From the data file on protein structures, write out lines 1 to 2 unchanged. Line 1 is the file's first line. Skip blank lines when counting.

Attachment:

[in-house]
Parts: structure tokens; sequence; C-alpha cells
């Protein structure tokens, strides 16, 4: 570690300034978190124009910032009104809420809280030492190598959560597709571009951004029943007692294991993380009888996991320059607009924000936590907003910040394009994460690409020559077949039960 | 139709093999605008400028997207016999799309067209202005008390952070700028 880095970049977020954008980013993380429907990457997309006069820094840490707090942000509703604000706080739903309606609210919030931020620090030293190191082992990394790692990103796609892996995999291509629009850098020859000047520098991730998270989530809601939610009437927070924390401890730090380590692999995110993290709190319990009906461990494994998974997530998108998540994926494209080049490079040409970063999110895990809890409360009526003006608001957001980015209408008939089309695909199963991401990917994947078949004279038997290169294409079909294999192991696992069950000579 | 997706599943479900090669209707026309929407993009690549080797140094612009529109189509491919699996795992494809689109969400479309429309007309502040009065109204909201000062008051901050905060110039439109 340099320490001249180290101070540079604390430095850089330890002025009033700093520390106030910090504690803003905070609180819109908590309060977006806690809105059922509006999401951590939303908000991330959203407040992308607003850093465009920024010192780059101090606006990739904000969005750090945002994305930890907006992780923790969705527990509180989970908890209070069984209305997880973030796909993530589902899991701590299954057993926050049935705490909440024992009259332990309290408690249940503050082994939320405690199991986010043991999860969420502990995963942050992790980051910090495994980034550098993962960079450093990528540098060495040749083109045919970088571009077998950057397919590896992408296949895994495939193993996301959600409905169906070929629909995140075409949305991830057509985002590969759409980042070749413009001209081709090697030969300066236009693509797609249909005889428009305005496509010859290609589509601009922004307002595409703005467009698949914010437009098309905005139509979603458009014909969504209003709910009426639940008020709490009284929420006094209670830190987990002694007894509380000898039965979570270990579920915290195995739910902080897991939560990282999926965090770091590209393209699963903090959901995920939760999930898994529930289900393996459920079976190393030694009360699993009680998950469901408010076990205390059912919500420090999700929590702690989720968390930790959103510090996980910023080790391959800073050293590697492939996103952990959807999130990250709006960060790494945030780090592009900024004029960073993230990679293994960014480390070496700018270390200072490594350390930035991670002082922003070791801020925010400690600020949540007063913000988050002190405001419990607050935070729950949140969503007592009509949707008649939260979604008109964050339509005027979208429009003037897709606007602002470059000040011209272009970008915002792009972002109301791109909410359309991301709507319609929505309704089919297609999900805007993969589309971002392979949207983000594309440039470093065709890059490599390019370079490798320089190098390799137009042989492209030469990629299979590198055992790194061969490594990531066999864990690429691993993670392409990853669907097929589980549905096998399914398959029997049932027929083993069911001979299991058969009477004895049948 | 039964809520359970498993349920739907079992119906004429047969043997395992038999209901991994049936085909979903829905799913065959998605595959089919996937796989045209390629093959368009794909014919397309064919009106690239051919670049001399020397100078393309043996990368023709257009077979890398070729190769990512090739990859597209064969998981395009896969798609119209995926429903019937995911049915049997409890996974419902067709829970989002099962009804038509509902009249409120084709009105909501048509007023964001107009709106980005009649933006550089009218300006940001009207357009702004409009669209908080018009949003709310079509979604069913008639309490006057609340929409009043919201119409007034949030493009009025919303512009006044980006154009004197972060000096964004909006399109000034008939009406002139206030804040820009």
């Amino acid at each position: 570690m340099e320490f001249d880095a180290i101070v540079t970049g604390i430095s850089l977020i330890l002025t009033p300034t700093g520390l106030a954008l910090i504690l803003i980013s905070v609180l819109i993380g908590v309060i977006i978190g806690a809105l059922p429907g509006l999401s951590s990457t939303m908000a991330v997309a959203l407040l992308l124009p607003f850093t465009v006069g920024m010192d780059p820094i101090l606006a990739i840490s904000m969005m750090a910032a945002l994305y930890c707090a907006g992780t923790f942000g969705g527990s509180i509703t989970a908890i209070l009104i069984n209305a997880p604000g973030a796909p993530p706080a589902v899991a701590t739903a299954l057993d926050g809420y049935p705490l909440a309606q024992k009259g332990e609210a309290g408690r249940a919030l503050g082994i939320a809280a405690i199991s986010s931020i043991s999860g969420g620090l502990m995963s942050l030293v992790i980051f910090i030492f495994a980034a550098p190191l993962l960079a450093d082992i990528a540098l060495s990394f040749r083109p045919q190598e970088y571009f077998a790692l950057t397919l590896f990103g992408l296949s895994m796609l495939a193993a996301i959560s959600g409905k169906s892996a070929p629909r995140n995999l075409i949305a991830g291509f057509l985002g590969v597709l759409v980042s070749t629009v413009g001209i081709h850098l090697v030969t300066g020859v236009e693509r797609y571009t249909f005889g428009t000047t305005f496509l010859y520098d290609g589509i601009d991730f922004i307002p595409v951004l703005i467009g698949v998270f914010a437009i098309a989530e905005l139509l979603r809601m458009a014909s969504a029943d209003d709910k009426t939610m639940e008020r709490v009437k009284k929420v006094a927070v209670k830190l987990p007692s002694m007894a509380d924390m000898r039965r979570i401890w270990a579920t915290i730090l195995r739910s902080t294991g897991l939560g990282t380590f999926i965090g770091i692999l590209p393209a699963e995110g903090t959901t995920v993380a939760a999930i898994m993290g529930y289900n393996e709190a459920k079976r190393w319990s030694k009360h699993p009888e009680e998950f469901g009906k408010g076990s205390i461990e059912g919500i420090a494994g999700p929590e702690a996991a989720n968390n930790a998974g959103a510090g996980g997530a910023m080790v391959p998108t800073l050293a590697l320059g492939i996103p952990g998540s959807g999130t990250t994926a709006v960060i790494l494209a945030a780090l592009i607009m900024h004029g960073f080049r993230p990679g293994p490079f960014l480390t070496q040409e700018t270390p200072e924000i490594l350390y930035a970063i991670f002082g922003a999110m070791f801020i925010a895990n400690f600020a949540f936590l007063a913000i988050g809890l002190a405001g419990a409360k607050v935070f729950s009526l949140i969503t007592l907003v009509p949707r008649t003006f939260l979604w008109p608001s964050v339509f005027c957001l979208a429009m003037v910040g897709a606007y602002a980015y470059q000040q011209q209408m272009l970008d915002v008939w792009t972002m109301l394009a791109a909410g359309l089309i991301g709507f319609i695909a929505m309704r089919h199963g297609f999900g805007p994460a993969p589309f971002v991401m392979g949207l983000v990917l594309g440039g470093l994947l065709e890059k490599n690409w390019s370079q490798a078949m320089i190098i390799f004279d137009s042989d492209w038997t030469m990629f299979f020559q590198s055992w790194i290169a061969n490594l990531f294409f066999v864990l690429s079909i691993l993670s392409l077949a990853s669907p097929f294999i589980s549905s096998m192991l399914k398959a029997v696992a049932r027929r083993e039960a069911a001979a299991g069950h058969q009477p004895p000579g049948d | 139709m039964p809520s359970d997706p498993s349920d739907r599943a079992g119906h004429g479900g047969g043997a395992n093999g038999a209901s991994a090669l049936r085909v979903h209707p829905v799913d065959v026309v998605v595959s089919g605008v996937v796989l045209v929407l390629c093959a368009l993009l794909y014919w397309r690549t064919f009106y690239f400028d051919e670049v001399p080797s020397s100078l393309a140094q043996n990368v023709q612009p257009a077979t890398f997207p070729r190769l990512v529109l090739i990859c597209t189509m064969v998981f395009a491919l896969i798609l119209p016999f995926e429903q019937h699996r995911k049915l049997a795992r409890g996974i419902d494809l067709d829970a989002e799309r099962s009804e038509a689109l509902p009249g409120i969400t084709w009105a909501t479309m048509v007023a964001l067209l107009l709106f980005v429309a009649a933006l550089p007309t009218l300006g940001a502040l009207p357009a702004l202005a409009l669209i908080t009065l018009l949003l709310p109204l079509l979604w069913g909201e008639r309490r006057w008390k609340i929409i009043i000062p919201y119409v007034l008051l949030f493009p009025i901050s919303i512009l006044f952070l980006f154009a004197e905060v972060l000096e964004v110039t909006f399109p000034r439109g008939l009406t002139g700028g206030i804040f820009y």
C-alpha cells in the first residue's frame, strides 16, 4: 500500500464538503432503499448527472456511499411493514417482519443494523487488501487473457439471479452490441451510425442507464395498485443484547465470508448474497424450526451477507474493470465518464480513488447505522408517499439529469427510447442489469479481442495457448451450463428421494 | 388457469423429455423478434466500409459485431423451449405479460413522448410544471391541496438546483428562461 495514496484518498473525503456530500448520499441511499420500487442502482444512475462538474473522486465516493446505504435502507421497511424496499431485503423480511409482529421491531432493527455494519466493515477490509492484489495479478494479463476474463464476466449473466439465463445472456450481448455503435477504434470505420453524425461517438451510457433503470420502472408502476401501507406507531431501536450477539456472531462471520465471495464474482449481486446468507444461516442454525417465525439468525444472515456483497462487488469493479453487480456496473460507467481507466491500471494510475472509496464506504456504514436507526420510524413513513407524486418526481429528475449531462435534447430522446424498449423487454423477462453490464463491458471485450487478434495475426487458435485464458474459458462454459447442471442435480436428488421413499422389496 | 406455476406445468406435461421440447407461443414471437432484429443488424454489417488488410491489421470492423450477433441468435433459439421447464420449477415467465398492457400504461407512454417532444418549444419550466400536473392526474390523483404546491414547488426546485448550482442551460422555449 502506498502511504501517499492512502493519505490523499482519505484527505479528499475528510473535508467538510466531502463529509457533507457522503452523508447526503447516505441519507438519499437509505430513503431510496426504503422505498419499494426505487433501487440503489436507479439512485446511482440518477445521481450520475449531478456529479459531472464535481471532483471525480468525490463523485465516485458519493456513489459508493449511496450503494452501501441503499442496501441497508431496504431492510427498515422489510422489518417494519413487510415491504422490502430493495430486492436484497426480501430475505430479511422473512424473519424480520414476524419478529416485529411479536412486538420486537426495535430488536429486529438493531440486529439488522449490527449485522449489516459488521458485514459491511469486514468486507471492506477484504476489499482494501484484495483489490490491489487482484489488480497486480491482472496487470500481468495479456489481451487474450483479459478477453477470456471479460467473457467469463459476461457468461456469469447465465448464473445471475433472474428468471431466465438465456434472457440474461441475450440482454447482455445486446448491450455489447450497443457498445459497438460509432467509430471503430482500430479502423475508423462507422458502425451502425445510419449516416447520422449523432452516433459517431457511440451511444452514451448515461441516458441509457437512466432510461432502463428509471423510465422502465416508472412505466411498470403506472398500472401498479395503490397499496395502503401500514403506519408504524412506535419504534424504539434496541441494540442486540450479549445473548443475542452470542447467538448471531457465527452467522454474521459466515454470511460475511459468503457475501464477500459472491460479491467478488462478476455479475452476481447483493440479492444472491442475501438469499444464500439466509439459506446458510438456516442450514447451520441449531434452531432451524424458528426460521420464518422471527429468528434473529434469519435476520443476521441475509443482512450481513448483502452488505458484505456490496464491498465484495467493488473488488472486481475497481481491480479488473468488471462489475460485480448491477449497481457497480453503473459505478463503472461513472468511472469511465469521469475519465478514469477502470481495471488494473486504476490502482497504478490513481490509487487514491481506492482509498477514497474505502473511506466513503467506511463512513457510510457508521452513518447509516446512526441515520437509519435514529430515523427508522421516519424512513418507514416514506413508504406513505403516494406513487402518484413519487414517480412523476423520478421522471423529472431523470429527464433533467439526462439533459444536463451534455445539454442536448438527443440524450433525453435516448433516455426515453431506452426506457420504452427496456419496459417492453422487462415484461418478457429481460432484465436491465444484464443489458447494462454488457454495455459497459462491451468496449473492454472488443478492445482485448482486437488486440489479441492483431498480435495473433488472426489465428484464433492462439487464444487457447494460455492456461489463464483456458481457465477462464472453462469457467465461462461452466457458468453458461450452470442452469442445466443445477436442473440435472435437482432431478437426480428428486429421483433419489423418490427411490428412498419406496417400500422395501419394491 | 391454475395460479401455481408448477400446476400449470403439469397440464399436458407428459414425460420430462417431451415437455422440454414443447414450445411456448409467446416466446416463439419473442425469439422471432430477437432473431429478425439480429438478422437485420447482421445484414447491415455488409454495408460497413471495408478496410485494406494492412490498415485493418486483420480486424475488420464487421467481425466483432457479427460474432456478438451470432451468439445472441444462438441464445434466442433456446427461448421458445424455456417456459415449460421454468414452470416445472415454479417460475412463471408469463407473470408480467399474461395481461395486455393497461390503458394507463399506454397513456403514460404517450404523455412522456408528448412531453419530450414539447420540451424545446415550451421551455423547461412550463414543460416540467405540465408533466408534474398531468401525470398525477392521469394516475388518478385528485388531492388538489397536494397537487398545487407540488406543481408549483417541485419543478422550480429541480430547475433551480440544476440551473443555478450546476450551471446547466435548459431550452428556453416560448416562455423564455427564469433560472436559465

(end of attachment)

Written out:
[in-house]
Parts: structure tokens; sequence; C-alpha cells